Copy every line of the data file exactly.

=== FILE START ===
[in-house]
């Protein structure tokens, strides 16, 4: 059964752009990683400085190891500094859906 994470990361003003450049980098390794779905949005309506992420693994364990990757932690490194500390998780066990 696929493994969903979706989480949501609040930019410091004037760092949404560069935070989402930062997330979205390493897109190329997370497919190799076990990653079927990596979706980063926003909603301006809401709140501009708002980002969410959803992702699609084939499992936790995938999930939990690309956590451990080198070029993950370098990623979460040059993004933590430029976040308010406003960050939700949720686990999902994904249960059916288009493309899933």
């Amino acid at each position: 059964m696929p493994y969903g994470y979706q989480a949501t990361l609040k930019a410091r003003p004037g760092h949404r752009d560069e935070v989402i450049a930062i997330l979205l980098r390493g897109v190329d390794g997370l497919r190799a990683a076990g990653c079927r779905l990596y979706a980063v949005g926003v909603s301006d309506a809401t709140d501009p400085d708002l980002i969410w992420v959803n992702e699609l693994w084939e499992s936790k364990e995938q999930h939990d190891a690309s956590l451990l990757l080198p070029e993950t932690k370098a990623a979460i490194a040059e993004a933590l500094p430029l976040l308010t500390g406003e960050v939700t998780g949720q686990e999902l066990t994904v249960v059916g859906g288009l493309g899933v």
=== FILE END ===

[in-house]
């Protein structure tokens, strides 16, 4: 059964752009990683400085190891500094859906 994470990361003003450049980098390794779905949005309506992420693994364990990757932690490194500390998780066990 696929493994969903979706989480949501609040930019410091004037760092949404560069935070989402930062997330979205390493897109190329997370497919190799076990990653079927990596979706980063926003909603301006809401709140501009708002980002969410959803992702699609084939499992936790995938999930939990690309956590451990080198070029993950370098990623979460040059993004933590430029976040308010406003960050939700949720686990999902994904249960059916288009493309899933």
């Amino acid at each position: 059964m696929p493994y969903g994470y979706q989480a949501t990361l609040k930019a410091r003003p004037g760092h949404r752009d560069e935070v989402i450049a930062i997330l979205l980098r390493g897109v190329d390794g997370l497919r190799a990683a076990g990653c079927r779905l990596y979706a980063v949005g926003v909603s301006d309506a809401t709140d501009p400085d708002l980002i969410w992420v959803n992702e699609l693994w084939e499992s936790k364990e995938q999930h939990d190891a690309s956590l451990l990757l080198p070029e993950t932690k370098a990623a979460i490194a040059e993004a933590l500094p430029l976040l308010t500390g406003e960050v939700t998780g949720q686990e999902l066990t994904v249960v059916g859906g288009l493309g899933v």